Where would we be without traditional pumpkin pie, a mainstay at holiday tables across the U.S.? That said, sometimes twists on traditions can yield great rewards. Whether you simply want to slightly update the classic pumpkin pie or need to adapt your recipe for special diets reasons, we’ve got you covered. Here are five refreshed pumpkin pie recipes sure to please:
Vegan Date-Pecan Pumpkin Pie Bonus: there’s a gluten-free crust.
But don’t stop there! Here are more pumpkin-centric dessert recipes:
Main Dishes, Sides and Soups
When it comes to pumpkin, think beyond dessert. You can use fresh pumpkin like you would butternut squash, stir puréed pumpkin into a soup, or make a creamy pumpkin rice dish. Better yet, make a main dish like this Turkey Pumpkin Chili recipe that brings together ground turkey, pumpkin, beans, veggies and spices for a hearty cool-weather meal.
Here are more ideas:
Breakfast, Breads and Snacks
It’s time for pumpkin bread, muffins and cheese dip. Yes, pumpkin cheese dip!
Pumpkin Pie Spice
Making pumpkin muffins or a pumpkin pie? You can make your own pumpkin pie spice by combining 1 1/2 teaspoons ground cinnamon, 1 teaspoon ground ginger, 1/4 teaspoon ground nutmeg and 1/8 teaspoon ground cloves. Or take a short cut with 365 Everyday Value® Organic Pumpkin Pie Spice. Tip: Sprinkle it on your morning coffee, mix into your oatmeal or sprinkle on winter vegetables before roasting!
The shelled pumpkin seeds (also called pepitas) you find in the bulk bins of Whole Foods Market come from a special variety of pumpkin that produces long, flat, dark green, hull-less seeds. However, the seeds you find in large and small pumpkins (carving pumpkins included) in the produce departments look different, though they are still perfect for roasting.
Whether you roast your own or pick some up in bulk, pumpkin seeds make a great snack as well as add flavor and crunch to many dishes. Sprinkle on yogurt, soups and salads like in this recipe for Fall Greens Salad with Pumpkin Seeds and Asiago. Bake pumpkin seeds into cookies, cakes, breads and muffins. This recipe for Flax and Pumpkin Seed Corn Bread shows you how. Or make Pumpkin Seed Milk, a creamy, nutty, neutral-flavored nondairy beverage.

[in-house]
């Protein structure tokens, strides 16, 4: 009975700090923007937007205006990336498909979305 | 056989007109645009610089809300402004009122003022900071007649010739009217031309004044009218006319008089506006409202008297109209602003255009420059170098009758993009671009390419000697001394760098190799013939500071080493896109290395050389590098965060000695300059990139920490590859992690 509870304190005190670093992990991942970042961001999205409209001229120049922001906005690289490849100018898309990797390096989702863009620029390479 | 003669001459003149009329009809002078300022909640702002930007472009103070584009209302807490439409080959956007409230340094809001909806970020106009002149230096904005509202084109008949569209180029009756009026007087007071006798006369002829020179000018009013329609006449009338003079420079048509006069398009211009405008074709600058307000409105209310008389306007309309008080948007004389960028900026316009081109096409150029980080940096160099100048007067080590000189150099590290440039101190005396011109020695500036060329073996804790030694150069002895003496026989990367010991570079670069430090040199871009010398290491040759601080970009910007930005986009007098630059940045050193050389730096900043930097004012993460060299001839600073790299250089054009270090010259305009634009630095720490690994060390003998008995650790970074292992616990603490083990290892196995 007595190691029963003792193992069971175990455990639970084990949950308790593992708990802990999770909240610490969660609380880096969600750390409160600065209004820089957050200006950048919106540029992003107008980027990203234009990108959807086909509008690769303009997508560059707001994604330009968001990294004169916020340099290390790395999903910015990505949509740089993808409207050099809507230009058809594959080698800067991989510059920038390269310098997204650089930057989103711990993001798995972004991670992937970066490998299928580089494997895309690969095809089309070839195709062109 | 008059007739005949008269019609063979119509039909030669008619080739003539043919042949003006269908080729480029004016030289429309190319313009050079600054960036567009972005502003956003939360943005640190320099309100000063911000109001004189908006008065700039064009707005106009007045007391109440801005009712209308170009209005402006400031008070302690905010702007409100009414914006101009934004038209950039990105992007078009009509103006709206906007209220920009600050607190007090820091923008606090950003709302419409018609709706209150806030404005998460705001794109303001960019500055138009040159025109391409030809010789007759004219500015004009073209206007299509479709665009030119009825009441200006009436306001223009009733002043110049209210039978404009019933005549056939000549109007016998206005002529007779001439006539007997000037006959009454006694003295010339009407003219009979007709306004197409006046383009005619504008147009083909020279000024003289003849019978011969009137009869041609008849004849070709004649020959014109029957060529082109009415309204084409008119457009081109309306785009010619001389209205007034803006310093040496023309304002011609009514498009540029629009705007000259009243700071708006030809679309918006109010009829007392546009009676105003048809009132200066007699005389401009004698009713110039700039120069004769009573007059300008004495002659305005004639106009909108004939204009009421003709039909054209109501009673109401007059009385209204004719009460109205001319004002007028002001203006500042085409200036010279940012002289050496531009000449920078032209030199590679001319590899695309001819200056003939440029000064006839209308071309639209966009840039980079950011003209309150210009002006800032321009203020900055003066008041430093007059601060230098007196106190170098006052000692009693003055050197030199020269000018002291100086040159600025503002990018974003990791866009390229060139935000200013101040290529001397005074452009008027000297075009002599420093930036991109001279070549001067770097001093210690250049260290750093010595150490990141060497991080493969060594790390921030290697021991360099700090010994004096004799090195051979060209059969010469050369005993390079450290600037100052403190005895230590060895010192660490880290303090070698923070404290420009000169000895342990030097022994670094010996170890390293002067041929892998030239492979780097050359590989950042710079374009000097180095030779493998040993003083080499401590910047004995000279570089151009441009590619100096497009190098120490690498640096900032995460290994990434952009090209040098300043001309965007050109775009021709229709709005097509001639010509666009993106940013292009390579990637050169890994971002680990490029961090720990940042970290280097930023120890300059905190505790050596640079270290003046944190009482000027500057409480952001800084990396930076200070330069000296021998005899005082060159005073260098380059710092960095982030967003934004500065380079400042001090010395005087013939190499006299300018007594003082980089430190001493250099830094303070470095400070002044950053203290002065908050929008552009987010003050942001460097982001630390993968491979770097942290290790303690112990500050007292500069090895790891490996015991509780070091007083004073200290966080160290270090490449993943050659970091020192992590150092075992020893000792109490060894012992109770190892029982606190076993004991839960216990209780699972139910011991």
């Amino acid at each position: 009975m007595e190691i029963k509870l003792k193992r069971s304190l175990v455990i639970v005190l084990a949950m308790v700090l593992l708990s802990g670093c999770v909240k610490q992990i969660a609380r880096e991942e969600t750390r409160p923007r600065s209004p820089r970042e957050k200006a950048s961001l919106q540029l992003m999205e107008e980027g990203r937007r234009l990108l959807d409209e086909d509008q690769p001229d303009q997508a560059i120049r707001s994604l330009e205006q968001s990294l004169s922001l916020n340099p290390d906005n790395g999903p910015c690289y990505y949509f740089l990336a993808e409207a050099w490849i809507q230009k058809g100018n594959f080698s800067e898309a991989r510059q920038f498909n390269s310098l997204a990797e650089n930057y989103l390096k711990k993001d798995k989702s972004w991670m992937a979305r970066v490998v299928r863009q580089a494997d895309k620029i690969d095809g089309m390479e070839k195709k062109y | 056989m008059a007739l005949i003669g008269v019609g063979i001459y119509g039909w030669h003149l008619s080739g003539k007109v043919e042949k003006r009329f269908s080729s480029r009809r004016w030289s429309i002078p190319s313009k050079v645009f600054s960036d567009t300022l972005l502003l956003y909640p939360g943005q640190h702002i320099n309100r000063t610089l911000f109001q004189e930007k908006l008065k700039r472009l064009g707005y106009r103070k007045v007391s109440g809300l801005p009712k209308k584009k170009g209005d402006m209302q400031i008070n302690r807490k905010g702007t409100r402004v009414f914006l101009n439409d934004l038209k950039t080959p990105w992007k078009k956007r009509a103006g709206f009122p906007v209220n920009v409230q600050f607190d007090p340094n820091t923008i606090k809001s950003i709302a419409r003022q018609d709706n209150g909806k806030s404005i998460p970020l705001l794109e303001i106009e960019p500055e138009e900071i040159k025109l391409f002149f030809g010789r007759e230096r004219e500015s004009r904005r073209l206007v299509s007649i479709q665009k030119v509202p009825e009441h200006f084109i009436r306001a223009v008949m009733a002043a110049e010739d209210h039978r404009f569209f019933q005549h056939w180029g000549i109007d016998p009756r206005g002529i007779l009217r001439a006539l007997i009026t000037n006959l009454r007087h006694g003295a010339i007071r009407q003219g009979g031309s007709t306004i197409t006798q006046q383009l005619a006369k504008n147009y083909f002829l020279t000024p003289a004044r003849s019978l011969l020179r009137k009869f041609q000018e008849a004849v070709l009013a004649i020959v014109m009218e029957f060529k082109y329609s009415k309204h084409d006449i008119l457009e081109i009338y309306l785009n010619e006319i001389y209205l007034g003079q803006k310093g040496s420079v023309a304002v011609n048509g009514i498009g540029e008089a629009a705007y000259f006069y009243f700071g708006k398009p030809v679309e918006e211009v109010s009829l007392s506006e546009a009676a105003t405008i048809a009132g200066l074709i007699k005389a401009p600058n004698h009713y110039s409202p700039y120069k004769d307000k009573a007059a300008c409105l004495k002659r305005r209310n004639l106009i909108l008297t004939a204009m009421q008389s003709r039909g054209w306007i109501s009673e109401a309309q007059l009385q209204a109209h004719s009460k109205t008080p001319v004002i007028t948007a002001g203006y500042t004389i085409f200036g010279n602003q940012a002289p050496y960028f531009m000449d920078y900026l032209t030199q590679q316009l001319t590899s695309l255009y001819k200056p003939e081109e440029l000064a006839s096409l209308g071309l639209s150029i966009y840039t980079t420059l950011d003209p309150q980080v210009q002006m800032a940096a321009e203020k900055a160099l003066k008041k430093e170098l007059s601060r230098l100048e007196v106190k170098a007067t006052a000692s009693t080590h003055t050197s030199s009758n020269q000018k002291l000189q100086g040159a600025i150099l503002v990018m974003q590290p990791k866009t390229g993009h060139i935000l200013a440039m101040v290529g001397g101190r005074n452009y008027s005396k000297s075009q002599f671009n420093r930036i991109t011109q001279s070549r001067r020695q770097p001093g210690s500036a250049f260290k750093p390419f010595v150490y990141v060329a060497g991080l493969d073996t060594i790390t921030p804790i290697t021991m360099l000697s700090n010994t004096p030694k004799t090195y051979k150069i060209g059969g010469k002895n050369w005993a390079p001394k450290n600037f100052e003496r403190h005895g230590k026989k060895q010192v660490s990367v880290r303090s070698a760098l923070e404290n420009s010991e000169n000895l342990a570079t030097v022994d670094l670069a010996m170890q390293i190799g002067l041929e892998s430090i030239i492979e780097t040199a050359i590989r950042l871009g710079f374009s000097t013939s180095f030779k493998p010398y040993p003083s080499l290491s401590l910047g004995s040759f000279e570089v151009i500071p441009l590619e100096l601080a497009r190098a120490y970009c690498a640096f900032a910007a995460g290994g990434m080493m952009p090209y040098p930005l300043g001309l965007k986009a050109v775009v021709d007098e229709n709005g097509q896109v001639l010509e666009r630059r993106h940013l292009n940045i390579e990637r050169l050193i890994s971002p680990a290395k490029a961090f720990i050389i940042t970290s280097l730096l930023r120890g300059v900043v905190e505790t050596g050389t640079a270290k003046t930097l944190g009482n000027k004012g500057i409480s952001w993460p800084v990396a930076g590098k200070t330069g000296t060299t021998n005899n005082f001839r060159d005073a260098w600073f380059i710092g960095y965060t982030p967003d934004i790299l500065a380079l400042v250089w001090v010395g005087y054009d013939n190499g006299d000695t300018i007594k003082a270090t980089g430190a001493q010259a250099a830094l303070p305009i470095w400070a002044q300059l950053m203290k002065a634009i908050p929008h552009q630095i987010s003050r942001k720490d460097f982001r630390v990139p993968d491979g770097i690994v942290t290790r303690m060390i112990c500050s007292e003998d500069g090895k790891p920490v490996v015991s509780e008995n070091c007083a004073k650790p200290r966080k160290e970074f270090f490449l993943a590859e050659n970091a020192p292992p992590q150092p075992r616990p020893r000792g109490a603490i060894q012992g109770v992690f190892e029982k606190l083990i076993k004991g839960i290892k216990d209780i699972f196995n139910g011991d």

Here are additional recipes with pumpkin seeds:
Watch and Learn
If you’re a visual learner, these cooking videos will be right up your alley:
Pumpkin and Pets
Get Fido into the action with Whole Paws® Pumpkin Soft & Chewy Treats or make your own. Go homemade with these Spiced Pumpkin Dog Treats — they're gluten-free treats that are chock-full of tasty ingredients. Plus, peanut butter adds a tempting flavor.
Decorating with Pumpkins
This fall let nature do the work! Up your holiday décor game by pairing small white pumpkins with deep red pomegranates and dark green leaves. Or make a show-stopping centerpiece by carving a pie pumpkin large enough to hold a cup or small vase for flowers. In addition, a mini pumpkin can become a candleholder by simply slicing off the top of the pumpkin, removing the seeds and hollowing out a place to hold the tea light. Make several of these mock candleholders and line them up along the center of your table. And don’t forget the front stoop. Mixing and matching a variety of heirloom pumpkins is a seasonal and dramatic way to increase curb appeal.
For even more pumpkin ideas, visit your local Whole Foods Market.